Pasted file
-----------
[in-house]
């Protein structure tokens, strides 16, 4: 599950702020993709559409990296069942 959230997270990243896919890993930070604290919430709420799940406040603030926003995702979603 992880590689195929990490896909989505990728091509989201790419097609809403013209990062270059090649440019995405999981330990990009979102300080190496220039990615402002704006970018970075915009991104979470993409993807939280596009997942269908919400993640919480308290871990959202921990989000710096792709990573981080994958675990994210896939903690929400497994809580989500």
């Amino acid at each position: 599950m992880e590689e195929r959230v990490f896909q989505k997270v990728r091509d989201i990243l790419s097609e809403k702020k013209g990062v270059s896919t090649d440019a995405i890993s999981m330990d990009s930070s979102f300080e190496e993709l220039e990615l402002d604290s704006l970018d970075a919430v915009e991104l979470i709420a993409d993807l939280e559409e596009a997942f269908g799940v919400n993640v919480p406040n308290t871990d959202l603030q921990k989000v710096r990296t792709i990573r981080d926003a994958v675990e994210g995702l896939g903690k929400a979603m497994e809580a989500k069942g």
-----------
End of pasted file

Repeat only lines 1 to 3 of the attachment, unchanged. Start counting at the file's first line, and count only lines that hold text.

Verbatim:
[in-house]
């Protein structure tokens, strides 16, 4: 599950702020993709559409990296069942 959230997270990243896919890993930070604290919430709420799940406040603030926003995702979603 992880590689195929990490896909989505990728091509989201790419097609809403013209990062270059090649440019995405999981330990990009979102300080190496220039990615402002704006970018970075915009991104979470993409993807939280596009997942269908919400993640919480308290871990959202921990989000710096792709990573981080994958675990994210896939903690929400497994809580989500």
């Amino acid at each position: 599950m992880e590689e195929r959230v990490f896909q989505k997270v990728r091509d989201i990243l790419s097609e809403k702020k013209g990062v270059s896919t090649d440019a995405i890993s999981m330990d990009s930070s979102f300080e190496e993709l220039e990615l402002d604290s704006l970018d970075a919430v915009e991104l979470i709420a993409d993807l939280e559409e596009a997942f269908g799940v919400n993640v919480p406040n308290t871990d959202l603030q921990k989000v710096r990296t792709i990573r981080d926003a994958v675990e994210g995702l896939g903690k929400a979603m497994e809580a989500k069942g």